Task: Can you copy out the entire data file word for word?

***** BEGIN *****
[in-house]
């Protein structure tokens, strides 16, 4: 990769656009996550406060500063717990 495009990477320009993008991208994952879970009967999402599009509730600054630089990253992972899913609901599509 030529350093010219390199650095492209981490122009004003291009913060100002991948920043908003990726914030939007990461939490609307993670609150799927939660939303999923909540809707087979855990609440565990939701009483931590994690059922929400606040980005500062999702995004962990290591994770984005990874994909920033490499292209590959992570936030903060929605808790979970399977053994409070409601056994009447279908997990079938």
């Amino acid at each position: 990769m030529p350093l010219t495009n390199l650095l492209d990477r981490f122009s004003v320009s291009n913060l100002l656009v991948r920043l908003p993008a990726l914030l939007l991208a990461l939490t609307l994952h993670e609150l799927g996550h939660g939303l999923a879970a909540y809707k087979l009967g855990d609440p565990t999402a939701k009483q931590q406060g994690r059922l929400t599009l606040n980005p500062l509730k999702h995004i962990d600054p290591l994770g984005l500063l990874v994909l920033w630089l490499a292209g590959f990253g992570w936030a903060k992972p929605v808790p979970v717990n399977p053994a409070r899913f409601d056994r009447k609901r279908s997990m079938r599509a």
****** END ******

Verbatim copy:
[in-house]
């Protein structure tokens, strides 16, 4: 990769656009996550406060500063717990 495009990477320009993008991208994952879970009967999402599009509730600054630089990253992972899913609901599509 030529350093010219390199650095492209981490122009004003291009913060100002991948920043908003990726914030939007990461939490609307993670609150799927939660939303999923909540809707087979855990609440565990939701009483931590994690059922929400606040980005500062999702995004962990290591994770984005990874994909920033490499292209590959992570936030903060929605808790979970399977053994409070409601056994009447279908997990079938």
């Amino acid at each position: 990769m030529p350093l010219t495009n390199l650095l492209d990477r981490f122009s004003v320009s291009n913060l100002l656009v991948r920043l908003p993008a990726l914030l939007l991208a990461l939490t609307l994952h993670e609150l799927g996550h939660g939303l999923a879970a909540y809707k087979l009967g855990d609440p565990t999402a939701k009483q931590q406060g994690r059922l929400t599009l606040n980005p500062l509730k999702h995004i962990d600054p290591l994770g984005l500063l990874v994909l920033w630089l490499a292209g590959f990253g992570w936030a903060k992972p929605v808790p979970v717990n399977p053994a409070r899913f409601d056994r009447k609901r279908s997990m079938r599509a």